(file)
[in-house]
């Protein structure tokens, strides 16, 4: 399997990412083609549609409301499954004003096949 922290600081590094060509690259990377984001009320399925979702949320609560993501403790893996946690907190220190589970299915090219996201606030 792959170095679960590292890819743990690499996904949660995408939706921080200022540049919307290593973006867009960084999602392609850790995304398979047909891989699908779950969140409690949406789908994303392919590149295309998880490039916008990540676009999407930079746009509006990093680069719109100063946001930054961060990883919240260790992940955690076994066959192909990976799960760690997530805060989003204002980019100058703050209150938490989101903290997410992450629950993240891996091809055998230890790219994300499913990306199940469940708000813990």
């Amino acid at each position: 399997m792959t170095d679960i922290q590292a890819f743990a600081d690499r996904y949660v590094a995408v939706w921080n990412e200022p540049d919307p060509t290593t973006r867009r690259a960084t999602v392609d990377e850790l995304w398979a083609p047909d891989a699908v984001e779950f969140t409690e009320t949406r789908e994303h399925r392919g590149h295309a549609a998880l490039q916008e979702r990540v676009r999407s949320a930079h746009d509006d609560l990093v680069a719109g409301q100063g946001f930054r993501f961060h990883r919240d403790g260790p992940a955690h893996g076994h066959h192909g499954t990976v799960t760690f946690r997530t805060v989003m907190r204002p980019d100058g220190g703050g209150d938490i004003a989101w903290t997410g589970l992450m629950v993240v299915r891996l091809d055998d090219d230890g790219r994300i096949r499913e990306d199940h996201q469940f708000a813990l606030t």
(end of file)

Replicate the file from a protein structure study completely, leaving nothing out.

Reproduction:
[in-house]
């Protein structure tokens, strides 16, 4: 399997990412083609549609409301499954004003096949 922290600081590094060509690259990377984001009320399925979702949320609560993501403790893996946690907190220190589970299915090219996201606030 792959170095679960590292890819743990690499996904949660995408939706921080200022540049919307290593973006867009960084999602392609850790995304398979047909891989699908779950969140409690949406789908994303392919590149295309998880490039916008990540676009999407930079746009509006990093680069719109100063946001930054961060990883919240260790992940955690076994066959192909990976799960760690997530805060989003204002980019100058703050209150938490989101903290997410992450629950993240891996091809055998230890790219994300499913990306199940469940708000813990």
């Amino acid at each position: 399997m792959t170095d679960i922290q590292a890819f743990a600081d690499r996904y949660v590094a995408v939706w921080n990412e200022p540049d919307p060509t290593t973006r867009r690259a960084t999602v392609d990377e850790l995304w398979a083609p047909d891989a699908v984001e779950f969140t409690e009320t949406r789908e994303h399925r392919g590149h295309a549609a998880l490039q916008e979702r990540v676009r999407s949320a930079h746009d509006d609560l990093v680069a719109g409301q100063g946001f930054r993501f961060h990883r919240d403790g260790p992940a955690h893996g076994h066959h192909g499954t990976v799960t760690f946690r997530t805060v989003m907190r204002p980019d100058g220190g703050g209150d938490i004003a989101w903290t997410g589970l992450m629950v993240v299915r891996l091809d055998d090219d230890g790219r994300i096949r499913e990306d199940h996201q469940f708000a813990l606030t």